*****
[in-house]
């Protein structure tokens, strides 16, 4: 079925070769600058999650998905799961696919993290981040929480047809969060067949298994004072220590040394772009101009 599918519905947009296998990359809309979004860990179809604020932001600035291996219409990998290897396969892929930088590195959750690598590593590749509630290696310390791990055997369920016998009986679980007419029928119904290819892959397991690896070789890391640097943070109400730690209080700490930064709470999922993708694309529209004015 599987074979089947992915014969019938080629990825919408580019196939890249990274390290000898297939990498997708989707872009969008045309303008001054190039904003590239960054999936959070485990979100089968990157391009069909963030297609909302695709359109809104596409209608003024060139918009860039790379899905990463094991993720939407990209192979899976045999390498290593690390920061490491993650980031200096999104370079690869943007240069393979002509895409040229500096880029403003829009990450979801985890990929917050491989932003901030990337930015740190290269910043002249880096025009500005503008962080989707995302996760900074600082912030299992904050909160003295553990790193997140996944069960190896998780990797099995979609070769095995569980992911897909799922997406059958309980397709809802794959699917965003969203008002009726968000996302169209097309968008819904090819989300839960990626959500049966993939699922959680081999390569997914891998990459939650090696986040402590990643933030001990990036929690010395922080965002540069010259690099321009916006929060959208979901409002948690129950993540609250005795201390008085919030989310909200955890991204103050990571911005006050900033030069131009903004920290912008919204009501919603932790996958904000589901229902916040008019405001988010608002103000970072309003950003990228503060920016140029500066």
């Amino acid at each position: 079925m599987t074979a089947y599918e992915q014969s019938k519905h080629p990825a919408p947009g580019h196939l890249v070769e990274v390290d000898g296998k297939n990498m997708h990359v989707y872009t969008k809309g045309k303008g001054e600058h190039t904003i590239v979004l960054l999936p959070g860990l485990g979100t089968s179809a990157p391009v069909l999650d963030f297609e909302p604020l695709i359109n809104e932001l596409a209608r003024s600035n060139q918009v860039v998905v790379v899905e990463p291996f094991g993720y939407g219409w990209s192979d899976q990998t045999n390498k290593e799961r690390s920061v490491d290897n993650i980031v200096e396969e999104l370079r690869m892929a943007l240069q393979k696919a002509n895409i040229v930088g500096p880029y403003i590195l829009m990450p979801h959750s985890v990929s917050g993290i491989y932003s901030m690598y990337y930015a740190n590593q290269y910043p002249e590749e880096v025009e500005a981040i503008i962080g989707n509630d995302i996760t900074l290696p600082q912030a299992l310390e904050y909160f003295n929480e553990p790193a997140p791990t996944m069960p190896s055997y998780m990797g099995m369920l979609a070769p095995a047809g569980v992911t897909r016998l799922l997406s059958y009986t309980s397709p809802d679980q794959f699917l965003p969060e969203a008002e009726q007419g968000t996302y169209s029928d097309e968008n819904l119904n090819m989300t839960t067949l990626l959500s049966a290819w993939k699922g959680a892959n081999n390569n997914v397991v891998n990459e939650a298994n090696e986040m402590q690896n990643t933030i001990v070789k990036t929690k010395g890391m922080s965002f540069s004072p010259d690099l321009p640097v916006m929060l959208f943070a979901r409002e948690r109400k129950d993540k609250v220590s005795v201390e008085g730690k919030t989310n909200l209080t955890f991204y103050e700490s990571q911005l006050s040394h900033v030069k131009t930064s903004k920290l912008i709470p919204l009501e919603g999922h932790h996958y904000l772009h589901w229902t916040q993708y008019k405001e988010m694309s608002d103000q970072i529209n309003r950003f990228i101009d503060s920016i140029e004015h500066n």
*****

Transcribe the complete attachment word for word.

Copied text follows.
[in-house]
């Protein structure tokens, strides 16, 4: 079925070769600058999650998905799961696919993290981040929480047809969060067949298994004072220590040394772009101009 599918519905947009296998990359809309979004860990179809604020932001600035291996219409990998290897396969892929930088590195959750690598590593590749509630290696310390791990055997369920016998009986679980007419029928119904290819892959397991690896070789890391640097943070109400730690209080700490930064709470999922993708694309529209004015 599987074979089947992915014969019938080629990825919408580019196939890249990274390290000898297939990498997708989707872009969008045309303008001054190039904003590239960054999936959070485990979100089968990157391009069909963030297609909302695709359109809104596409209608003024060139918009860039790379899905990463094991993720939407990209192979899976045999390498290593690390920061490491993650980031200096999104370079690869943007240069393979002509895409040229500096880029403003829009990450979801985890990929917050491989932003901030990337930015740190290269910043002249880096025009500005503008962080989707995302996760900074600082912030299992904050909160003295553990790193997140996944069960190896998780990797099995979609070769095995569980992911897909799922997406059958309980397709809802794959699917965003969203008002009726968000996302169209097309968008819904090819989300839960990626959500049966993939699922959680081999390569997914891998990459939650090696986040402590990643933030001990990036929690010395922080965002540069010259690099321009916006929060959208979901409002948690129950993540609250005795201390008085919030989310909200955890991204103050990571911005006050900033030069131009903004920290912008919204009501919603932790996958904000589901229902916040008019405001988010608002103000970072309003950003990228503060920016140029500066």
């Amino acid at each position: 079925m599987t074979a089947y599918e992915q014969s019938k519905h080629p990825a919408p947009g580019h196939l890249v070769e990274v390290d000898g296998k297939n990498m997708h990359v989707y872009t969008k809309g045309k303008g001054e600058h190039t904003i590239v979004l960054l999936p959070g860990l485990g979100t089968s179809a990157p391009v069909l999650d963030f297609e909302p604020l695709i359109n809104e932001l596409a209608r003024s600035n060139q918009v860039v998905v790379v899905e990463p291996f094991g993720y939407g219409w990209s192979d899976q990998t045999n390498k290593e799961r690390s920061v490491d290897n993650i980031v200096e396969e999104l370079r690869m892929a943007l240069q393979k696919a002509n895409i040229v930088g500096p880029y403003i590195l829009m990450p979801h959750s985890v990929s917050g993290i491989y932003s901030m690598y990337y930015a740190n590593q290269y910043p002249e590749e880096v025009e500005a981040i503008i962080g989707n509630d995302i996760t900074l290696p600082q912030a299992l310390e904050y909160f003295n929480e553990p790193a997140p791990t996944m069960p190896s055997y998780m990797g099995m369920l979609a070769p095995a047809g569980v992911t897909r016998l799922l997406s059958y009986t309980s397709p809802d679980q794959f699917l965003p969060e969203a008002e009726q007419g968000t996302y169209s029928d097309e968008n819904l119904n090819m989300t839960t067949l990626l959500s049966a290819w993939k699922g959680a892959n081999n390569n997914v397991v891998n990459e939650a298994n090696e986040m402590q690896n990643t933030i001990v070789k990036t929690k010395g890391m922080s965002f540069s004072p010259d690099l321009p640097v916006m929060l959208f943070a979901r409002e948690r109400k129950d993540k609250v220590s005795v201390e008085g730690k919030t989310n909200l209080t955890f991204y103050e700490s990571q911005l006050s040394h900033v030069k131009t930064s903004k920290l912008i709470p919204l009501e919603g999922h932790h996958y904000l772009h589901w229902t916040q993708y008019k405001e988010m694309s608002d103000q970072i529209n309003r950003f990228i101009d503060s920016i140029e004015h500066n």